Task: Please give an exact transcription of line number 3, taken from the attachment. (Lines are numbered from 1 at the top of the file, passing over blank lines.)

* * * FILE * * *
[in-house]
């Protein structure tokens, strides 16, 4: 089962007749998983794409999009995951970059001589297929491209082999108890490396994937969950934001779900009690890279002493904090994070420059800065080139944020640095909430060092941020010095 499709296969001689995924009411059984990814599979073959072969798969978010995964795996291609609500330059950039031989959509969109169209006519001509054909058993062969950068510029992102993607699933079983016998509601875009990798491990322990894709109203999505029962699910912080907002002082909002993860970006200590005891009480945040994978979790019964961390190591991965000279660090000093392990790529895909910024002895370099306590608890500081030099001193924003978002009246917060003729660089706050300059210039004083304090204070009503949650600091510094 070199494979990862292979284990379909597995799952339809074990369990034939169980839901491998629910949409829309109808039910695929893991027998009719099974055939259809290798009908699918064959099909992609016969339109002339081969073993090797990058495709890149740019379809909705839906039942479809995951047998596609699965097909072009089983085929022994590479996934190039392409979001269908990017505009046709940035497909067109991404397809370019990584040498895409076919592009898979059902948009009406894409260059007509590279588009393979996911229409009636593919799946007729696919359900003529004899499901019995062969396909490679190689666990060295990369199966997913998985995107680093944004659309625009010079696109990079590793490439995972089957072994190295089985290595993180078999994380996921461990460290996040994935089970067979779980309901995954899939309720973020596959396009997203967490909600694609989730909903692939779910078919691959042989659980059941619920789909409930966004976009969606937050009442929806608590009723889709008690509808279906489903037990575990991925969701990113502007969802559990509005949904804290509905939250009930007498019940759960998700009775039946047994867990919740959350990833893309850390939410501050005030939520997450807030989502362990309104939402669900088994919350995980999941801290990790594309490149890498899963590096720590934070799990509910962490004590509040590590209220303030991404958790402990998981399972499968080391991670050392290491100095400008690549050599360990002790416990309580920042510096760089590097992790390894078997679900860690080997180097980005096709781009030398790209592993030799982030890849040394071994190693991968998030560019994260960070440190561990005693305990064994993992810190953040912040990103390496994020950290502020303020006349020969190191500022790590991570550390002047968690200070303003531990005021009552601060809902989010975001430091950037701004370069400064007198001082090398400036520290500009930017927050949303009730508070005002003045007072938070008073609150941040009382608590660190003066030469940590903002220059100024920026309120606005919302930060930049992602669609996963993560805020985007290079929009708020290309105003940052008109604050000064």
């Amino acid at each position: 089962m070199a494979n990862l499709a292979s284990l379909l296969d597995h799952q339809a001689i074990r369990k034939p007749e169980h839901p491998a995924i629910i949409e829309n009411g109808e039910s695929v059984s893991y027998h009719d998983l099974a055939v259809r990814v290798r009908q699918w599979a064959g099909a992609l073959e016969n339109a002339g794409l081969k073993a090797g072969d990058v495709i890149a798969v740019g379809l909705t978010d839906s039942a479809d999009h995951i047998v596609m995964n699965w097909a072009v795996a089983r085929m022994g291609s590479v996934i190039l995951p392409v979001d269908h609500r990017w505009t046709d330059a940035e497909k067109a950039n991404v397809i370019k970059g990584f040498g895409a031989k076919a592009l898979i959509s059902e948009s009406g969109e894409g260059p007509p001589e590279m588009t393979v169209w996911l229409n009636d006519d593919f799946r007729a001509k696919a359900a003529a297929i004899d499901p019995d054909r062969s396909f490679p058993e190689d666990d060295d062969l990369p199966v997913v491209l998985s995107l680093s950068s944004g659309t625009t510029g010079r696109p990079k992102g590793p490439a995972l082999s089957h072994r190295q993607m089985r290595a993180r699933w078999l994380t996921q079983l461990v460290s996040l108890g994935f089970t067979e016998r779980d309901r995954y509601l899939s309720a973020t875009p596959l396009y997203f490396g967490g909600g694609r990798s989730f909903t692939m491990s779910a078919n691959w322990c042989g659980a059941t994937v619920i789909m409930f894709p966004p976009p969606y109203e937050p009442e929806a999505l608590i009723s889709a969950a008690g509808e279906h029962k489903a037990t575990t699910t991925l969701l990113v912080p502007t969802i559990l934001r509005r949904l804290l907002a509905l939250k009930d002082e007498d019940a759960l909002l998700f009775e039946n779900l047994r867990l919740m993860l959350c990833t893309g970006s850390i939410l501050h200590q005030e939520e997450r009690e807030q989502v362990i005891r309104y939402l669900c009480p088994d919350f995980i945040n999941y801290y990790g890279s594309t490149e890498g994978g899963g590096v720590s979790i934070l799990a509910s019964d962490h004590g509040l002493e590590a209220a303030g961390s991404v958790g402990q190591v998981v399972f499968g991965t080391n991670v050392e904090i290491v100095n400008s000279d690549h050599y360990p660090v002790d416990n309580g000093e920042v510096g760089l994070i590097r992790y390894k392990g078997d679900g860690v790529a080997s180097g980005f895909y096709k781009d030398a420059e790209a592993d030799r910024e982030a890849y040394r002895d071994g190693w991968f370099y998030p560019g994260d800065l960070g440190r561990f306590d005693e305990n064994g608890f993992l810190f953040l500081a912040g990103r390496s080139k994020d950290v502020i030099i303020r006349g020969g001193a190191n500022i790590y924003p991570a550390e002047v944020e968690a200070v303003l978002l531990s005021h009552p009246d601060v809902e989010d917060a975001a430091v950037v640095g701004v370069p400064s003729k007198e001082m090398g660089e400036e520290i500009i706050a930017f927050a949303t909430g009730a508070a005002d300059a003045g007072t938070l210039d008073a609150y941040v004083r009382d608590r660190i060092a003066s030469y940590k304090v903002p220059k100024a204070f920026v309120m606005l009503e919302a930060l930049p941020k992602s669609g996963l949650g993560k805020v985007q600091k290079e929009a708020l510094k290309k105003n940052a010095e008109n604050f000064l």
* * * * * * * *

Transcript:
């Amino acid at each position: 089962m070199a494979n990862l499709a292979s284990l379909l296969d597995h799952q339809a001689i074990r369990k034939p007749e169980h839901p491998a995924i629910i949409e829309n009411g109808e039910s695929v059984s893991y027998h009719d998983l099974a055939v259809r990814v290798r009908q699918w599979a064959g099909a992609l073959e016969n339109a002339g794409l081969k073993a090797g072969d990058v495709i890149a798969v740019g379809l909705t978010d839906s039942a479809d999009h995951i047998v596609m995964n699965w097909a072009v795996a089983r085929m022994g291609s590479v996934i190039l995951p392409v979001d269908h609500r990017w505009t046709d330059a940035e497909k067109a950039n991404v397809i370019k970059g990584f040498g895409a031989k076919a592009l898979i959509s059902e948009s009406g969109e894409g260059p007509p001589e590279m588009t393979v169209w996911l229409n009636d006519d593919f799946r007729a001509k696919a359900a003529a297929i004899d499901p019995d054909r062969s396909f490679p058993e190689d666990d060295d062969l990369p199966v997913v491209l998985s995107l680093s950068s944004g659309t625009t510029g010079r696109p990079k992102g590793p490439a995972l082999s089957h072994r190295q993607m089985r290595a993180r699933w078999l994380t996921q079983l461990v460290s996040l108890g994935f089970t067979e016998r779980d309901r995954y509601l899939s309720a973020t875009p596959l396009y997203f490396g967490g909600g694609r990798s989730f909903t692939m491990s779910a078919n691959w322990c042989g659980a059941t994937v619920i789909m409930f894709p966004p976009p969606y109203e937050p009442e929806a999505l608590i009723s889709a969950a008690g509808e279906h029962k489903a037990t575990t699910t991925l969701l990113v912080p502007t969802i559990l934001r509005r949904l804290l907002a509905l939250k009930d002082e007498d019940a759960l909002l998700f009775e039946n779900l047994r867990l919740m993860l959350c990833t893309g970006s850390i939410l501050h200590q005030e939520e997450r009690e807030q989502v362990i005891r309104y939402l669900c009480p088994d919350f995980i945040n999941y801290y990790g890279s594309t490149e890498g994978g899963g590096v720590s979790i934070l799990a509910s019964d962490h004590g509040l002493e590590a209220a303030g961390s991404v958790g402990q190591v998981v399972f499968g991965t080391n991670v050392e904090i290491v100095n400008s000279d690549h050599y360990p660090v002790d416990n309580g000093e920042v510096g760089l994070i590097r992790y390894k392990g078997d679900g860690v790529a080997s180097g980005f895909y096709k781009d030398a420059e790209a592993d030799r910024e982030a890849y040394r002895d071994g190693w991968f370099y998030p560019g994260d800065l960070g440190r561990f306590d005693e305990n064994g608890f993992l810190f953040l500081a912040g990103r390496s080139k994020d950290v502020i030099i303020r006349g020969g001193a190191n500022i790590y924003p991570a550390e002047v944020e968690a200070v303003l978002l531990s005021h009552p009246d601060v809902e989010d917060a975001a430091v950037v640095g701004v370069p400064s003729k007198e001082m090398g660089e400036e520290i500009i706050a930017f927050a949303t909430g009730a508070a005002d300059a003045g007072t938070l210039d008073a609150y941040v004083r009382d608590r660190i060092a003066s030469y940590k304090v903002p220059k100024a204070f920026v309120m606005l009503e919302a930060l930049p941020k992602s669609g996963l949650g993560k805020v985007q600091k290079e929009a708020l510094k290309k105003n940052a010095e008109n604050f000064l």